This, then, is held to be the duty of the man of wealth: First, to set an example of modest, unostentatious living, shunning display or extravagance; to provide moderately for the legitimate wants of those dependent upon him; and, after doing so, to consider all surplus revenues which come to him simply as trust funds, which he is called upon to administer, and strictly bound as a matter of duty to administer in the manner which, in his judgment, is best calculated to produce the most beneficial results for the community --the man of wealth thus becoming the mere trustee and agent for his poorer brethren, bringing to their service his superior wisdom, experience and ability to administer, doing for them better than they would or could do for themselves.
My kind of loyalty was loyalty to one's country, not to its institutions or its officeholders. The country is the real thing, the substantial thing, the eternal thing; it is the thing to watch over, and care for, and be loyal to; institutions are extraneous, they are its mere clothing, and clothing can wear out, become ragged, cease to be comfortable, cease to protect the body from winter, disease, and death.
Men and women are made for each other, but their mutual dependence differs in degrees; man is dependent on woman through his desires; woman is dependent on man through her desires and also through her needs; he could do without her better than she can do without him. She cannot fulfill her purpose in life without his aid, without his goodwill, without his respect.....Nature herself has decreed that woman, both for herself and her children, should be at the mercy of man s judgment.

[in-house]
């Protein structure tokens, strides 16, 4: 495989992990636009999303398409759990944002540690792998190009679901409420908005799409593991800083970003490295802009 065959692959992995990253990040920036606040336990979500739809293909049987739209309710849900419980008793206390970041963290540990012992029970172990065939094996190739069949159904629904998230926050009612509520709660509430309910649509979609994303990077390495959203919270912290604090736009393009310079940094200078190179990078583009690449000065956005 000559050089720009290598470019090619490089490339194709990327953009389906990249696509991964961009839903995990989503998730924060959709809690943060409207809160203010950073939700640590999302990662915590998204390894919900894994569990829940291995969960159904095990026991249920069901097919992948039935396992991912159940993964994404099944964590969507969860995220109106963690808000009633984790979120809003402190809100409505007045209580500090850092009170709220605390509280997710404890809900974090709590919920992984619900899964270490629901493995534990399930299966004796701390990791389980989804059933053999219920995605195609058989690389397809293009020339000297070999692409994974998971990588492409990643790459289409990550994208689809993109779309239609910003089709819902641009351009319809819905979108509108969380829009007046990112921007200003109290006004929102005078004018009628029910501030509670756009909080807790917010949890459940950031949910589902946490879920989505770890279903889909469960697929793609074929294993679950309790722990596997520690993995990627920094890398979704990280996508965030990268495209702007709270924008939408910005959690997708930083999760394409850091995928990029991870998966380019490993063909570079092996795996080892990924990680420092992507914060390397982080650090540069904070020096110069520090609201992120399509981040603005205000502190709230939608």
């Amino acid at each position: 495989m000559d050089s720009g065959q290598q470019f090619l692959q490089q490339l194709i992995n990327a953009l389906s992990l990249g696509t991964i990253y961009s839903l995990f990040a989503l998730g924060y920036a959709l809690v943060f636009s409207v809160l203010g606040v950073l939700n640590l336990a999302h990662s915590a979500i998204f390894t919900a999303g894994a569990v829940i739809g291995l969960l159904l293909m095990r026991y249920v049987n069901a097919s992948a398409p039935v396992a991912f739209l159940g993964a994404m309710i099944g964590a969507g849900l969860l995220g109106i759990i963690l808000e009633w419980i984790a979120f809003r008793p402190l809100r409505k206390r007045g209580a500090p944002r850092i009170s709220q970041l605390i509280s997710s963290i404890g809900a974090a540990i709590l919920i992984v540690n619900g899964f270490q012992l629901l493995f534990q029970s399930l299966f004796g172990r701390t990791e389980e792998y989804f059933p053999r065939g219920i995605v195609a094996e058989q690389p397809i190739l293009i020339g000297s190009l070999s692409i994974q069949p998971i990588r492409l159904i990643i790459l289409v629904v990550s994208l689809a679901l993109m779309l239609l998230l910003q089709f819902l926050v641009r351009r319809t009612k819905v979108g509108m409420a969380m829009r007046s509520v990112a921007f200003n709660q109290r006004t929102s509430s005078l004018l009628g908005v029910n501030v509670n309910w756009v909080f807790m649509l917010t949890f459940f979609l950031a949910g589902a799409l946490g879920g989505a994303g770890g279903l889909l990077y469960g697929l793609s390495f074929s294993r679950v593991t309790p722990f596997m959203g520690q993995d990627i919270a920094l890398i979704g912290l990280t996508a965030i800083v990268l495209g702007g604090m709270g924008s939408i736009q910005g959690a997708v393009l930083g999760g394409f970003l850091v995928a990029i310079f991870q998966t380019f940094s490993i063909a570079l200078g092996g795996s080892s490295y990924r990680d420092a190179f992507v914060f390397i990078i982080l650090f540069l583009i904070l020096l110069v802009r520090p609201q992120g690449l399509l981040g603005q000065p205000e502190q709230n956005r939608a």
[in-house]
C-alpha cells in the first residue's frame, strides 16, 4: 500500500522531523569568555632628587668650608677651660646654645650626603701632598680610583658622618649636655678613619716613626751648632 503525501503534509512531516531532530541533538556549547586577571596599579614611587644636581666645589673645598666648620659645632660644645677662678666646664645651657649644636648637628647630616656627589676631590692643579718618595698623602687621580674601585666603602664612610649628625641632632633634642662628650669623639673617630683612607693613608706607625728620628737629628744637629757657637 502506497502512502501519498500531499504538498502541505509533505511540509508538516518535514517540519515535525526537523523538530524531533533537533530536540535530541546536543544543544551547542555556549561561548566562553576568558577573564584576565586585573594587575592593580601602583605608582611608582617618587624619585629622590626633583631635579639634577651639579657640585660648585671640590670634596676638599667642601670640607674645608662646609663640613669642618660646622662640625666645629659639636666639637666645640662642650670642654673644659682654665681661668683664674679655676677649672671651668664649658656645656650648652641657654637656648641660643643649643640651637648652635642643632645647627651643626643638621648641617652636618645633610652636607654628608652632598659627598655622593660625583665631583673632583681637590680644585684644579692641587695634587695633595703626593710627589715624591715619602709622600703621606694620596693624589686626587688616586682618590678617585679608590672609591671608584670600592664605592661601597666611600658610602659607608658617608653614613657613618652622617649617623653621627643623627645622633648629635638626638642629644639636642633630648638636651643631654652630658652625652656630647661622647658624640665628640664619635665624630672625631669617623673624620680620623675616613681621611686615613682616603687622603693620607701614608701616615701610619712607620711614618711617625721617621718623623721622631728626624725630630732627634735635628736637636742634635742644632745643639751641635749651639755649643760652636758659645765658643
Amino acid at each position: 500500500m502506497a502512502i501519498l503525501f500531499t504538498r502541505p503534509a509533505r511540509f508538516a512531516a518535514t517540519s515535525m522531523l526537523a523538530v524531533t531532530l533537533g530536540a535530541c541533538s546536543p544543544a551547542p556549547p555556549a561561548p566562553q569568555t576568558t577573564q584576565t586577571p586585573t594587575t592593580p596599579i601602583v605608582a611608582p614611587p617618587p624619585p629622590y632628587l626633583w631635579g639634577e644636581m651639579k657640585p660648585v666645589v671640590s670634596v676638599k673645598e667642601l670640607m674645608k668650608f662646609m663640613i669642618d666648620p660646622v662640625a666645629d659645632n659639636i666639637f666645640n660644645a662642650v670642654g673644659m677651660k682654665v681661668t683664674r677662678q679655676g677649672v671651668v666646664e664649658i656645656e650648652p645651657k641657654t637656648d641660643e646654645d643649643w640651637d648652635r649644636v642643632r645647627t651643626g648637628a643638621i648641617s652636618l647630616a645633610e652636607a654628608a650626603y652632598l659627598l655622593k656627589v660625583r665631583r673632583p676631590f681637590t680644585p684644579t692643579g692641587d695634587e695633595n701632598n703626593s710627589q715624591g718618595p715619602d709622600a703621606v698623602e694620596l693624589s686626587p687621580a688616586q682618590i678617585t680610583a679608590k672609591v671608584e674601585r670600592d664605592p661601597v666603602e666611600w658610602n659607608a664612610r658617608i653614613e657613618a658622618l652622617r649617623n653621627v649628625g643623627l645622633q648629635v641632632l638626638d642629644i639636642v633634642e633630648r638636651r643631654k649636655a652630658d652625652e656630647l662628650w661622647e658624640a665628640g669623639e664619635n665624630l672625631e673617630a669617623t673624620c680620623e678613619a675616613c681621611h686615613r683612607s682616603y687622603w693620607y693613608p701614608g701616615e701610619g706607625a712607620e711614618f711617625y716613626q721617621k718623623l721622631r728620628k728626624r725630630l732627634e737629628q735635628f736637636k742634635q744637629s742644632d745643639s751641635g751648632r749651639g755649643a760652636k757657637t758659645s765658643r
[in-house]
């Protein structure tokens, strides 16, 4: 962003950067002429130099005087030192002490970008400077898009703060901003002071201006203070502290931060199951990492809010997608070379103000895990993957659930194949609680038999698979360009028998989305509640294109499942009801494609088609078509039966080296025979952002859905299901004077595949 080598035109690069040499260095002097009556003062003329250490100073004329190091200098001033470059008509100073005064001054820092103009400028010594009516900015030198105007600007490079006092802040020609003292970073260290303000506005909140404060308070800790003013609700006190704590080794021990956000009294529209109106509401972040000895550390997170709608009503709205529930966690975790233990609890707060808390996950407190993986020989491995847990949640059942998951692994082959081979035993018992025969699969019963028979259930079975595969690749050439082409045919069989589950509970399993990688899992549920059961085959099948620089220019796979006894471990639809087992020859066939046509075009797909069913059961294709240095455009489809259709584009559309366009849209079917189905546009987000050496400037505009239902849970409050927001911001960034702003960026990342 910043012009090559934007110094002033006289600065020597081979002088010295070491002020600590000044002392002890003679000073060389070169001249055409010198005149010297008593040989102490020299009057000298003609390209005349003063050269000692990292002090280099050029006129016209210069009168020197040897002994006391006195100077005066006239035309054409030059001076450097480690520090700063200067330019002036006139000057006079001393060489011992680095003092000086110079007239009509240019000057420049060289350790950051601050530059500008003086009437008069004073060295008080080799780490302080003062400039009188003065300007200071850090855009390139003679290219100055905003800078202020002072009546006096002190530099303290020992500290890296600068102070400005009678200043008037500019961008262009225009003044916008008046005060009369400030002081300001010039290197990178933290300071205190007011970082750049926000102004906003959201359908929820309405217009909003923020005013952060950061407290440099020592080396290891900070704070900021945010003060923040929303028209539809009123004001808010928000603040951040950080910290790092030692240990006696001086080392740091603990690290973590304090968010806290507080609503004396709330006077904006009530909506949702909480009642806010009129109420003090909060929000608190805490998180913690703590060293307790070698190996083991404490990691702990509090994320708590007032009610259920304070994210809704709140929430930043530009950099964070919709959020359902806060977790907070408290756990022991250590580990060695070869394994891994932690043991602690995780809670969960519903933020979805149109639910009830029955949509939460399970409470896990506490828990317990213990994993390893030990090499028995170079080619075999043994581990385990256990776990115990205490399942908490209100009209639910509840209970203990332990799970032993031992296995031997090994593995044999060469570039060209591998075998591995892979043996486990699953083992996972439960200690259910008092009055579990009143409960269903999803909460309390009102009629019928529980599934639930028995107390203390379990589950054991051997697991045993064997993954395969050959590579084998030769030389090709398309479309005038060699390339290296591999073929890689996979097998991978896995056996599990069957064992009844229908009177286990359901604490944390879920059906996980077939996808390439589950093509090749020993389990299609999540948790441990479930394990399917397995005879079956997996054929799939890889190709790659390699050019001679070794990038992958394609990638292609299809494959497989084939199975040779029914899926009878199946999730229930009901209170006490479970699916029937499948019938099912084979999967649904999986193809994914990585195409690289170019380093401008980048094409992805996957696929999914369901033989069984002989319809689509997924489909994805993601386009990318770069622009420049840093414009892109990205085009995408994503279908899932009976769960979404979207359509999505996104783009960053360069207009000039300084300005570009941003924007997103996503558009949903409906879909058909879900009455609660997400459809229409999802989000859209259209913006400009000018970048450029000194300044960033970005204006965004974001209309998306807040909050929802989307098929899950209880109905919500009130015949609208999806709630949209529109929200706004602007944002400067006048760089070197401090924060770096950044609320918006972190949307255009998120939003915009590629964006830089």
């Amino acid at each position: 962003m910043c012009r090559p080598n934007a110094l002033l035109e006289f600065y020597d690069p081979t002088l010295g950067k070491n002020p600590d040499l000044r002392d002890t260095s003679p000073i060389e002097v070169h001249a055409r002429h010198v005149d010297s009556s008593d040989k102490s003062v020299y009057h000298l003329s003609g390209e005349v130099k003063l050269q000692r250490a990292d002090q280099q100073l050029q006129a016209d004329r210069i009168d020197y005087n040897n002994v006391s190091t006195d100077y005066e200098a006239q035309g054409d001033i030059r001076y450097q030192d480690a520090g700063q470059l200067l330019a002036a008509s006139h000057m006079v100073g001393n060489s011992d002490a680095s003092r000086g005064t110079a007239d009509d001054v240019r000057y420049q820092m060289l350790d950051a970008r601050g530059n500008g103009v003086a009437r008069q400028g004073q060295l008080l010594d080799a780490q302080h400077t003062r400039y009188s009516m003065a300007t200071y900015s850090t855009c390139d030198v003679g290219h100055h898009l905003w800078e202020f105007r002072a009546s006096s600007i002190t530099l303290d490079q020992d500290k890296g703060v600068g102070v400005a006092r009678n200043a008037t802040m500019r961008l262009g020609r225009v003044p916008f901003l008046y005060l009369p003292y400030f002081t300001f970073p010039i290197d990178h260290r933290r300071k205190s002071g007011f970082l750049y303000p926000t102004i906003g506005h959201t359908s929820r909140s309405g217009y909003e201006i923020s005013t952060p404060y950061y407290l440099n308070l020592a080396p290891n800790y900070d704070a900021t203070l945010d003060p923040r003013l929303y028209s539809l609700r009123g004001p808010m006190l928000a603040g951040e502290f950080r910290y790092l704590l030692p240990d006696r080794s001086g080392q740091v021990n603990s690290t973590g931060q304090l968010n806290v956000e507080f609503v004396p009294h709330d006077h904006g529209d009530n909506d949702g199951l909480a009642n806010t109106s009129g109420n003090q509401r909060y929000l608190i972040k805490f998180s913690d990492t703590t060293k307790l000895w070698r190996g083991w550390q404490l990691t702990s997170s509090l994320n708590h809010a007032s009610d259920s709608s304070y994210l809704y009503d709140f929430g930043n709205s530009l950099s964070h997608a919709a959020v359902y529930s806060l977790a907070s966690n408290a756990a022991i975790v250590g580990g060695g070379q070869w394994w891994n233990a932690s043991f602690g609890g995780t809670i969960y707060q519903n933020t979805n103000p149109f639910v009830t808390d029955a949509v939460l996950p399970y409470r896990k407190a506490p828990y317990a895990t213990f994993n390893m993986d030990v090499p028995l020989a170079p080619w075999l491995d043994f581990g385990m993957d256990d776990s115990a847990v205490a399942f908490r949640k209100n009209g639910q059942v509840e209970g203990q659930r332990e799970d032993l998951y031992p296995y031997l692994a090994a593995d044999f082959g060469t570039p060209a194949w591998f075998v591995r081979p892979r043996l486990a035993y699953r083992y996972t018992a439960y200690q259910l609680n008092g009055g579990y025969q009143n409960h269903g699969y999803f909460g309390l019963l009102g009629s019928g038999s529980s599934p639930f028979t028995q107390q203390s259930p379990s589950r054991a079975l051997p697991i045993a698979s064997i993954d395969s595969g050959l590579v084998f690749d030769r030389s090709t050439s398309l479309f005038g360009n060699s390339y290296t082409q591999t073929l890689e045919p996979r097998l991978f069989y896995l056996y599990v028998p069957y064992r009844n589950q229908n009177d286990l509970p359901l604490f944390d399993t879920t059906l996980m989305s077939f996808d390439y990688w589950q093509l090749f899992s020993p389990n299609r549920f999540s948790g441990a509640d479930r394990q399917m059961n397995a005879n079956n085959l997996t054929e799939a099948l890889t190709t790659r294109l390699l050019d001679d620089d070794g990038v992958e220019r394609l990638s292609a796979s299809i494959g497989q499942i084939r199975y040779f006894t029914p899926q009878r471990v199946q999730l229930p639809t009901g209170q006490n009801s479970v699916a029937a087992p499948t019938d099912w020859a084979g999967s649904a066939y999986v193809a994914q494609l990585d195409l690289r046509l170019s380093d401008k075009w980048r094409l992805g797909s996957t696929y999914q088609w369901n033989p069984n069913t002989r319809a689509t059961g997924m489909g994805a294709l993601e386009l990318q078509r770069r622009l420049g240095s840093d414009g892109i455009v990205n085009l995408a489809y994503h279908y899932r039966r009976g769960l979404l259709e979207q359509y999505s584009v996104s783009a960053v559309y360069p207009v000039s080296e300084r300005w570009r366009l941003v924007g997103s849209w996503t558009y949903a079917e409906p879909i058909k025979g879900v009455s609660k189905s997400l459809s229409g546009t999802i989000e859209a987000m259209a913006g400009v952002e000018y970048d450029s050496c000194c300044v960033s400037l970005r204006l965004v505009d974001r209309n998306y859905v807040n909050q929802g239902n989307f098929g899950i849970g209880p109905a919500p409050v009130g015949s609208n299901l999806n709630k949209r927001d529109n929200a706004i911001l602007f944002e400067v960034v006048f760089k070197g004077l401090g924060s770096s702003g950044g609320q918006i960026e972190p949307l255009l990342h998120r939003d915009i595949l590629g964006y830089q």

The poet is born with the capacity of arranging words in such a way that something of the quality of the graces and inspirations he has received can make itself felt to other human beings in the white spaces, so to speak, between the lines of his verse. This is a great and precious gift; but if the poet remains content with his gift, if he persists in worshipping the beauty in art and nature without going on to make himself capable, through selflessness, of apprehending Beauty as it is in the divine Ground, then he is only an idolater.
Man is but a reed, the most feeble thing in nature; but he is a thinking reed. The entire universe need not arm itself to crush him. A vapour, a drop of water suffices to kill him. But, if the Universe were to crush him, man would still be more noble than that which killed him, because he knows that he dies and the advantage which the universe has over him; the universe knows nothing of this.